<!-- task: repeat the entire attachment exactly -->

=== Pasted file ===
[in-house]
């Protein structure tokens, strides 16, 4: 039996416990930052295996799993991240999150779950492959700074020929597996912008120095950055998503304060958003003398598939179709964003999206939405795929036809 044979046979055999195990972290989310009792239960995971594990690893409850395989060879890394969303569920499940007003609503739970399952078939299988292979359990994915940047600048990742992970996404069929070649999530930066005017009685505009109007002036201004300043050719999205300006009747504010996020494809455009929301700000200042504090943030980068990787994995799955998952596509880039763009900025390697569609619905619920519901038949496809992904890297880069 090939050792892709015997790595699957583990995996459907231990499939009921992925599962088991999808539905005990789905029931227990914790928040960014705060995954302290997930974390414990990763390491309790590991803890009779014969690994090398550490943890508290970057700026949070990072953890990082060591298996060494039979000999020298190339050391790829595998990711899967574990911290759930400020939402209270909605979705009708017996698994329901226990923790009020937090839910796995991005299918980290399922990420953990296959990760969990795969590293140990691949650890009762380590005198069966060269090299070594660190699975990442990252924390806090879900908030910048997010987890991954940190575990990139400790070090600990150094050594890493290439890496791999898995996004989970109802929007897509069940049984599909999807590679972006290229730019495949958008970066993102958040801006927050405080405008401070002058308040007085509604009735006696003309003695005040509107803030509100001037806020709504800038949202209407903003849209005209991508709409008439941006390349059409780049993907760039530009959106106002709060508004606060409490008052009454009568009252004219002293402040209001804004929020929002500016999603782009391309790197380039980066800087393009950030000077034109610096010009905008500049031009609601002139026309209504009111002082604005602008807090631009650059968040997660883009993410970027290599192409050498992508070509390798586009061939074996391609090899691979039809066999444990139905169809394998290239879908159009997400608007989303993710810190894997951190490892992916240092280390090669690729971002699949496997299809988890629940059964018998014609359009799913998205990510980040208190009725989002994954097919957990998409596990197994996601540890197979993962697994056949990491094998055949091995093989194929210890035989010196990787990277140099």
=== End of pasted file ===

[in-house]
């Protein structure tokens, strides 16, 4: 039996416990930052295996799993991240999150779950492959700074020929597996912008120095950055998503304060958003003398598939179709964003999206939405795929036809 044979046979055999195990972290989310009792239960995971594990690893409850395989060879890394969303569920499940007003609503739970399952078939299988292979359990994915940047600048990742992970996404069929070649999530930066005017009685505009109007002036201004300043050719999205300006009747504010996020494809455009929301700000200042504090943030980068990787994995799955998952596509880039763009900025390697569609619905619920519901038949496809992904890297880069 090939050792892709015997790595699957583990995996459907231990499939009921992925599962088991999808539905005990789905029931227990914790928040960014705060995954302290997930974390414990990763390491309790590991803890009779014969690994090398550490943890508290970057700026949070990072953890990082060591298996060494039979000999020298190339050391790829595998990711899967574990911290759930400020939402209270909605979705009708017996698994329901226990923790009020937090839910796995991005299918980290399922990420953990296959990760969990795969590293140990691949650890009762380590005198069966060269090299070594660190699975990442990252924390806090879900908030910048997010987890991954940190575990990139400790070090600990150094050594890493290439890496791999898995996004989970109802929007897509069940049984599909999807590679972006290229730019495949958008970066993102958040801006927050405080405008401070002058308040007085509604009735006696003309003695005040509107803030509100001037806020709504800038949202209407903003849209005209991508709409008439941006390349059409780049993907760039530009959106106002709060508004606060409490008052009454009568009252004219002293402040209001804004929020929002500016999603782009391309790197380039980066800087393009950030000077034109610096010009905008500049031009609601002139026309209504009111002082604005602008807090631009650059968040997660883009993410970027290599192409050498992508070509390798586009061939074996391609090899691979039809066999444990139905169809394998290239879908159009997400608007989303993710810190894997951190490892992916240092280390090669690729971002699949496997299809988890629940059964018998014609359009799913998205990510980040208190009725989002994954097919957990998409596990197994996601540890197979993962697994056949990491094998055949091995093989194929210890035989010196990787990277140099």